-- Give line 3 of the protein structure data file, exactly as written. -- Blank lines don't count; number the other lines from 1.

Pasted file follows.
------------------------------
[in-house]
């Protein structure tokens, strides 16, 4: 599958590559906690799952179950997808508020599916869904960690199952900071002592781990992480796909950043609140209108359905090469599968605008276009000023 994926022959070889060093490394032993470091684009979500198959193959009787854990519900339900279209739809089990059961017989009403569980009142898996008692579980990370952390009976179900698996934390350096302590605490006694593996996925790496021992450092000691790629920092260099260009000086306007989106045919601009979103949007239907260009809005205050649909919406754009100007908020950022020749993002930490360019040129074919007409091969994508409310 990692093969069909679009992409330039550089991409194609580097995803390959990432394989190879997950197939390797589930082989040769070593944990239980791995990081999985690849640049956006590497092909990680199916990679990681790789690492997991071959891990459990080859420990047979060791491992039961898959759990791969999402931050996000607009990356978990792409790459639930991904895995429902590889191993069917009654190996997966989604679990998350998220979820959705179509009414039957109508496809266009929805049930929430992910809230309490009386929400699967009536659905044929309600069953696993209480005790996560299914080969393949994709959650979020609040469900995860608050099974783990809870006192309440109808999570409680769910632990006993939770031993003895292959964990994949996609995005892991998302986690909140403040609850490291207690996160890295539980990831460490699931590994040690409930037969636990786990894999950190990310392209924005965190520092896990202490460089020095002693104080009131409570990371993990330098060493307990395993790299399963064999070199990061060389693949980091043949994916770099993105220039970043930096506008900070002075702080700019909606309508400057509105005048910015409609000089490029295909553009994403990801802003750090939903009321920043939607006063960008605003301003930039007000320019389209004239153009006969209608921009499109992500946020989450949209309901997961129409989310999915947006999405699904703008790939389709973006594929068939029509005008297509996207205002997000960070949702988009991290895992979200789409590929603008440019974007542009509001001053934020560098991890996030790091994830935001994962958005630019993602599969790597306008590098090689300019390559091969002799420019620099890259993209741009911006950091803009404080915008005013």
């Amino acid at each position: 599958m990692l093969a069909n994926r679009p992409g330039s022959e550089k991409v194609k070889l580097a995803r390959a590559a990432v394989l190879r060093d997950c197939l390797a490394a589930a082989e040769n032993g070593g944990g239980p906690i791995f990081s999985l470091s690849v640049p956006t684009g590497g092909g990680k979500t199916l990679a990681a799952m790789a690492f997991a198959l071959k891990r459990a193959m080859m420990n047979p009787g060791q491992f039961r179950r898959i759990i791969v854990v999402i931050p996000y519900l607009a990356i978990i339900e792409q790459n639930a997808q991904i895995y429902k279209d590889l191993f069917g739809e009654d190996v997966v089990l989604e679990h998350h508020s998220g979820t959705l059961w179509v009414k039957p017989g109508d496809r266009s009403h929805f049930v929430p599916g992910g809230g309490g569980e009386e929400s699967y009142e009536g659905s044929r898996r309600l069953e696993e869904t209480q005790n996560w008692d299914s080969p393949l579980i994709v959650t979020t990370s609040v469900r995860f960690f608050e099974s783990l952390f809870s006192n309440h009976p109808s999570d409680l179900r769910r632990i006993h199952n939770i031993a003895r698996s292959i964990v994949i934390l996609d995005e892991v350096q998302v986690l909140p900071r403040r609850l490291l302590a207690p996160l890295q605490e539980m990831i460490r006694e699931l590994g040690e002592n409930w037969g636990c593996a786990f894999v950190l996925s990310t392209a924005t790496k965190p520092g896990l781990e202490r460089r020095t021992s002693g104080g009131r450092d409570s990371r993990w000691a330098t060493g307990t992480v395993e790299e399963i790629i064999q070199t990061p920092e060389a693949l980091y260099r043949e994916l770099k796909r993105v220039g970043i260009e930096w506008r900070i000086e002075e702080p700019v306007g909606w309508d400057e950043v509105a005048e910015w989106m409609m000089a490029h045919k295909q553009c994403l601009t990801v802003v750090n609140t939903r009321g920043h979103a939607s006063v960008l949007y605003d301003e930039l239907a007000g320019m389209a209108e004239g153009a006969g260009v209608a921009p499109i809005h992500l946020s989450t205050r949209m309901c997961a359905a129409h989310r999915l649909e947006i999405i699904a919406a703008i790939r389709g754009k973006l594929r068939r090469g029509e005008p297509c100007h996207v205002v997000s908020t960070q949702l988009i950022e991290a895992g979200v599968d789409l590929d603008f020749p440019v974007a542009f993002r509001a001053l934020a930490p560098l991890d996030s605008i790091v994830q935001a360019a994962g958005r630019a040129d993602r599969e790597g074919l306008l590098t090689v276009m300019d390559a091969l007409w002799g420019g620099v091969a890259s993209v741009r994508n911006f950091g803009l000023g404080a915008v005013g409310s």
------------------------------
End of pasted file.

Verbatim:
């Amino acid at each position: 599958m990692l093969a069909n994926r679009p992409g330039s022959e550089k991409v194609k070889l580097a995803r390959a590559a990432v394989l190879r060093d997950c197939l390797a490394a589930a082989e040769n032993g070593g944990g239980p906690i791995f990081s999985l470091s690849v640049p956006t684009g590497g092909g990680k979500t199916l990679a990681a799952m790789a690492f997991a198959l071959k891990r459990a193959m080859m420990n047979p009787g060791q491992f039961r179950r898959i759990i791969v854990v999402i931050p996000y519900l607009a990356i978990i339900e792409q790459n639930a997808q991904i895995y429902k279209d590889l191993f069917g739809e009654d190996v997966v089990l989604e679990h998350h508020s998220g979820t959705l059961w179509v009414k039957p017989g109508d496809r266009s009403h929805f049930v929430p599916g992910g809230g309490g569980e009386e929400s699967y009142e009536g659905s044929r898996r309600l069953e696993e869904t209480q005790n996560w008692d299914s080969p393949l579980i994709v959650t979020t990370s609040v469900r995860f960690f608050e099974s783990l952390f809870s006192n309440h009976p109808s999570d409680l179900r769910r632990i006993h199952n939770i031993a003895r698996s292959i964990v994949i934390l996609d995005e892991v350096q998302v986690l909140p900071r403040r609850l490291l302590a207690p996160l890295q605490e539980m990831i460490r006694e699931l590994g040690e002592n409930w037969g636990c593996a786990f894999v950190l996925s990310t392209a924005t790496k965190p520092g896990l781990e202490r460089r020095t021992s002693g104080g009131r450092d409570s990371r993990w000691a330098t060493g307990t992480v395993e790299e399963i790629i064999q070199t990061p920092e060389a693949l980091y260099r043949e994916l770099k796909r993105v220039g970043i260009e930096w506008r900070i000086e002075e702080p700019v306007g909606w309508d400057e950043v509105a005048e910015w989106m409609m000089a490029h045919k295909q553009c994403l601009t990801v802003v750090n609140t939903r009321g920043h979103a939607s006063v960008l949007y605003d301003e930039l239907a007000g320019m389209a209108e004239g153009a006969g260009v209608a921009p499109i809005h992500l946020s989450t205050r949209m309901c997961a359905a129409h989310r999915l649909e947006i999405i699904a919406a703008i790939r389709g754009k973006l594929r068939r090469g029509e005008p297509c100007h996207v205002v997000s908020t960070q949702l988009i950022e991290a895992g979200v599968d789409l590929d603008f020749p440019v974007a542009f993002r509001a001053l934020a930490p560098l991890d996030s605008i790091v994830q935001a360019a994962g958005r630019a040129d993602r599969e790597g074919l306008l590098t090689v276009m300019d390559a091969l007409w002799g420019g620099v091969a890259s993209v741009r994508n911006f950091g803009l000023g404080a915008v005013g409310s």